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RE: [ba-ohs-talk] Wiki experiences?

-----Original Message-----
From: cdent@burningchrome.com
 * poor editing interfaces    (01)

   I was considering the other day that a well built web browser would
   include a more full featured text editor for <textarea> form
   elements. I do not write complicated wiki pages because it is a
   pain in the butt. I could, I suppose, edit somewhere else and cut
   and paste or something similar but that raises the barriers.
   Are their editors out there which will spawn an external editor or
   embed one? I think that would change the shape of collaboration on
   the web. I use email as my primary tool for collaboration because I
   have greater access to my personal toolset there.    (02)

There are indeed editors that can substitute for the browser textarea
editors, but there aren't very many as yet.
Twiki has some discussion and some examples at
A Google search turned up only a few. There are some sophisticated tools for
web management which can edit the web directly, such as
http://www.ektron.com/ .
Another approach is the one taken by Dave Winer which he calls Manila based
on Frontier and Radio Userland http://radio.userland.com/ . This is based
around XML RPC, SOAP, an outlining editor with a scripting language, and RSS
feeds. Manila http://manila.userland.com/ is a commercial server based
product which is part of Frontier http://frontier.userland.com/ . He hosts
Manila sites at http://www.manilasites.com/ but they are no longer accepting
new sites.
What I would really like to see is an editor that turns out either XHTML or
XML from a relatively WYSIWYG interface that supported just the minimum that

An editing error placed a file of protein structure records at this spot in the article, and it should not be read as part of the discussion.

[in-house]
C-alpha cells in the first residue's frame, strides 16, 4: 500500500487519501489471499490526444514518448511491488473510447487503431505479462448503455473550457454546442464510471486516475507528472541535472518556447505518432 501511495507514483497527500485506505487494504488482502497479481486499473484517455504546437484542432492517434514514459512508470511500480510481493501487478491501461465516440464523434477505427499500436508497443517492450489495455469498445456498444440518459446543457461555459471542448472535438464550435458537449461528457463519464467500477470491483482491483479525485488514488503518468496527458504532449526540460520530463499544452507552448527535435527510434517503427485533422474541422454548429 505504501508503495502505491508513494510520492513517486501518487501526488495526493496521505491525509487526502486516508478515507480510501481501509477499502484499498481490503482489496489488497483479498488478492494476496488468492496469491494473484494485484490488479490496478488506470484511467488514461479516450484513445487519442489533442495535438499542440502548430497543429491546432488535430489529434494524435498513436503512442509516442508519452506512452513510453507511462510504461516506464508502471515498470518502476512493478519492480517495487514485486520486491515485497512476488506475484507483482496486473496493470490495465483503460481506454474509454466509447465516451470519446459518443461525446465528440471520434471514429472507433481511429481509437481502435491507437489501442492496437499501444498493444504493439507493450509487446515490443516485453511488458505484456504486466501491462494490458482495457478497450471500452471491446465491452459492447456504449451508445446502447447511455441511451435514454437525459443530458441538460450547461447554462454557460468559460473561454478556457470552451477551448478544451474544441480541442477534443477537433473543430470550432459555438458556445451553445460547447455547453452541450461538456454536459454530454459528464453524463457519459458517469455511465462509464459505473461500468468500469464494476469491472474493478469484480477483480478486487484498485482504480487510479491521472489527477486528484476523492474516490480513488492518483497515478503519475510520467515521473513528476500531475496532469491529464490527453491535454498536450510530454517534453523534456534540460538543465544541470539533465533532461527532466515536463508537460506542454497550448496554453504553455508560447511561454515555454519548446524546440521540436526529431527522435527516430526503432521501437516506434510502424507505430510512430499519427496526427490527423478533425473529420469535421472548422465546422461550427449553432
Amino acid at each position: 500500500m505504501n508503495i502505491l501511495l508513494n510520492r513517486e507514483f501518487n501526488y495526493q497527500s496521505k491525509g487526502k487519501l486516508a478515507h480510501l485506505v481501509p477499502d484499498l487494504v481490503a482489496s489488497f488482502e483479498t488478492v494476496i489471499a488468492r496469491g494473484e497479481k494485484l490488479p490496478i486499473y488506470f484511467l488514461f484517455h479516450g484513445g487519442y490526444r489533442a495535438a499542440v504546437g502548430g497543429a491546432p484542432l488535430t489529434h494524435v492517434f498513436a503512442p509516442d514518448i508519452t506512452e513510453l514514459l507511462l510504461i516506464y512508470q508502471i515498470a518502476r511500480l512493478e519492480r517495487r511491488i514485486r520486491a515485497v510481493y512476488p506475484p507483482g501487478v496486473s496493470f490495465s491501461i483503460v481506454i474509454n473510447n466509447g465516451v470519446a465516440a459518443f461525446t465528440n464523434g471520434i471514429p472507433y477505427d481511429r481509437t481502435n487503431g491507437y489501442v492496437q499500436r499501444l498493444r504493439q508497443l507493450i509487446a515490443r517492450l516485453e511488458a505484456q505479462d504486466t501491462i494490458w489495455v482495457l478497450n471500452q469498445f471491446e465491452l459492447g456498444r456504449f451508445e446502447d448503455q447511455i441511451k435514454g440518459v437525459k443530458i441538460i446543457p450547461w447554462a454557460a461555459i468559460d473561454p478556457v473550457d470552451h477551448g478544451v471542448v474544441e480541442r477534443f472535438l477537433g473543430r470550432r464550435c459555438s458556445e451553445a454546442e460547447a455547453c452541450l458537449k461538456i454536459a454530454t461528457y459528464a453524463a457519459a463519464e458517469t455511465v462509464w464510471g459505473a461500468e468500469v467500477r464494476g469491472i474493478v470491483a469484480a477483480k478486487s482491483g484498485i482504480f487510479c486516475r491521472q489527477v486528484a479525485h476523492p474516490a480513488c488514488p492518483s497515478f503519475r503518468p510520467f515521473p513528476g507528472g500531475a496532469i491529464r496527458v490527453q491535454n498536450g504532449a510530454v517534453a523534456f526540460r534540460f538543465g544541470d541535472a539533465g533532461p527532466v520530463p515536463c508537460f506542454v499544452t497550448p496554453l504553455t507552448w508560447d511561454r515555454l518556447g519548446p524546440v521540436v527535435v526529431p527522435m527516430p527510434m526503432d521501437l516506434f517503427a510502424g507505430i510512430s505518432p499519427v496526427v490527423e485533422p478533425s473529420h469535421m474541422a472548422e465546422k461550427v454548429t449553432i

HTML will support and does it cleanly. Netscape Composer is surprisingly
easy to handle for small pages, but its code is atrocious (all the hacks
that predate XHTML). With this plus the ability of the editor to generate
purple numbers and maintain them under edits, we would have a start at true
electronic journaling. If we could tie this to hacks on the mailing list
server, we might be able to do the whole thing with email, as you suggest.    (03)

 * granular addressibility is difficult    (04)

   Constantly changing pages means that persistent references have to be
   associated with versions. That means, as mentioned elsewhere, you
   can't just throw some purple number code into the presentation
   engine and have them work well.
The straight text form of Wiki does make reference below the page level
difficult. There are hacks to support addressability at the heading level
and some Wikis automatically render a table of contents based on page
headers.    (05)

I had a conversation with some friends once, probably last year, where
we discussed that the only thing that _really_ mattered that came out
of internetworked computers was email. This is certainly over stating
the case but I think it is true to say that email is _the_ killer app,
so much so that we've forgotten that it is an application at all.    (06)

Unfortunate but true. Given that email (or at least the paradigm of local
stores of messages supporting immediate replies) is the collaboration tool
that has been accepted, it would make sense to capitalize on that when
constructing an OHS that we want to gain wide acceptance. It is clear that
if we tackled the problem of interfacing email to history and improved the
abilities needed at the email client and editor that much could be done, but
that is a real leap. The main thing that Wiki and Weblogs have going for
them is that all you need is a browser. The Radio Userland approach actually
puts a mini web server on you desktop and allows you to turn a weblog into
an RSS news type feed.
Somewhere in all of this is a way that can be made to do the job.
I am going to experiment with a combination of email, web pages, Twiki, and
links to documents by version for collaborating on the development of
technical documents. I'll report when I have any results. I expect that the
entire effort will be ignored, but I am having fun trying.    (07)

Thanks,    (08)

Garold (Gary) L. Johnson    (09)